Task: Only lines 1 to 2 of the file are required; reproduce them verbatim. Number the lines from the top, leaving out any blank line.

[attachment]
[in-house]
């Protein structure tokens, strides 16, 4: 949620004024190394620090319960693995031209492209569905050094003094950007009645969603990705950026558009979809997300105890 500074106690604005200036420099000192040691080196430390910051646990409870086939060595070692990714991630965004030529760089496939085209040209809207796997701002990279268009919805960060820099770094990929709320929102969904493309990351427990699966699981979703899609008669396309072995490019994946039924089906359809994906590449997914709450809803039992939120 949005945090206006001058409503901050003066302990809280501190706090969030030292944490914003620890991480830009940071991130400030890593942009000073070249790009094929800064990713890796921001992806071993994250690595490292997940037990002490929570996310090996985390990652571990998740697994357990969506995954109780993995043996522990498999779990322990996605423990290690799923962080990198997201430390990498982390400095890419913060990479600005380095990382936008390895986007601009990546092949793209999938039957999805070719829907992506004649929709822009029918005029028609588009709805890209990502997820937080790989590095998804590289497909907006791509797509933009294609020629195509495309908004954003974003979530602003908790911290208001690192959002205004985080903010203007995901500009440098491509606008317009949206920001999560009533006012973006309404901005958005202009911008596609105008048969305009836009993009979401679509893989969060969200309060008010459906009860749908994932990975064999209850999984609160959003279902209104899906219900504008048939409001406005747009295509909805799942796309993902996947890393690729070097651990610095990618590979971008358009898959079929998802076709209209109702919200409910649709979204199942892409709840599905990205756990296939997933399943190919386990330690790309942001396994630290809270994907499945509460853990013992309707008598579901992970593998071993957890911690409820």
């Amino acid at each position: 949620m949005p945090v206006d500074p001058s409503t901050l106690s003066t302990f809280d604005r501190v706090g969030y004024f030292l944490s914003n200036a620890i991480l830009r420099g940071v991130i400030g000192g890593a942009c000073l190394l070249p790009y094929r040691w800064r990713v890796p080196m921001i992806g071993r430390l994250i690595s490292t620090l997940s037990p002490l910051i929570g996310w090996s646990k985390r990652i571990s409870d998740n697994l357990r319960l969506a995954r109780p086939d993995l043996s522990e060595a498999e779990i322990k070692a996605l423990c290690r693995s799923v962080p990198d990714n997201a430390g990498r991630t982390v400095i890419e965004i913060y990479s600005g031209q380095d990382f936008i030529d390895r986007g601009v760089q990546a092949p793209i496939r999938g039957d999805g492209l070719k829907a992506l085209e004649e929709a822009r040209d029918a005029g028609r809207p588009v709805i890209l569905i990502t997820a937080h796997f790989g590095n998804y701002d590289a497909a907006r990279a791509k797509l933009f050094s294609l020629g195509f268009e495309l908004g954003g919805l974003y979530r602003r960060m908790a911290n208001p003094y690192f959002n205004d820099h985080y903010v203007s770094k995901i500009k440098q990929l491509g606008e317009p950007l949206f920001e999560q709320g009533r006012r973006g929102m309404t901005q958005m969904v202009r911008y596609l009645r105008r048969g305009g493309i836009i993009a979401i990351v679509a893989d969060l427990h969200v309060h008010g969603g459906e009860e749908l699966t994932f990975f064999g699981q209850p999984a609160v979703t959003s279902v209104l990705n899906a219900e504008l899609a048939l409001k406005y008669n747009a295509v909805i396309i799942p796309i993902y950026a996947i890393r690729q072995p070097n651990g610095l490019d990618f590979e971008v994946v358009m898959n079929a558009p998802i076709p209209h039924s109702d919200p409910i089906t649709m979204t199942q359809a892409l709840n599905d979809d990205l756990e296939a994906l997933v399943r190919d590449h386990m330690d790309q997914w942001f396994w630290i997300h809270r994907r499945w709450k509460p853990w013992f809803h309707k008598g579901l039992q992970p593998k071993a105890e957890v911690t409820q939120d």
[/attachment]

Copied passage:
[in-house]
């Protein structure tokens, strides 16, 4: 949620004024190394620090319960693995031209492209569905050094003094950007009645969603990705950026558009979809997300105890 500074106690604005200036420099000192040691080196430390910051646990409870086939060595070692990714991630965004030529760089496939085209040209809207796997701002990279268009919805960060820099770094990929709320929102969904493309990351427990699966699981979703899609008669396309072995490019994946039924089906359809994906590449997914709450809803039992939120 949005945090206006001058409503901050003066302990809280501190706090969030030292944490914003620890991480830009940071991130400030890593942009000073070249790009094929800064990713890796921001992806071993994250690595490292997940037990002490929570996310090996985390990652571990998740697994357990969506995954109780993995043996522990498999779990322990996605423990290690799923962080990198997201430390990498982390400095890419913060990479600005380095990382936008390895986007601009990546092949793209999938039957999805070719829907992506004649929709822009029918005029028609588009709805890209990502997820937080790989590095998804590289497909907006791509797509933009294609020629195509495309908004954003974003979530602003908790911290208001690192959002205004985080903010203007995901500009440098491509606008317009949206920001999560009533006012973006309404901005958005202009911008596609105008048969305009836009993009979401679509893989969060969200309060008010459906009860749908994932990975064999209850999984609160959003279902209104899906219900504008048939409001406005747009295509909805799942796309993902996947890393690729070097651990610095990618590979971008358009898959079929998802076709209209109702919200409910649709979204199942892409709840599905990205756990296939997933399943190919386990330690790309942001396994630290809270994907499945509460853990013992309707008598579901992970593998071993957890911690409820």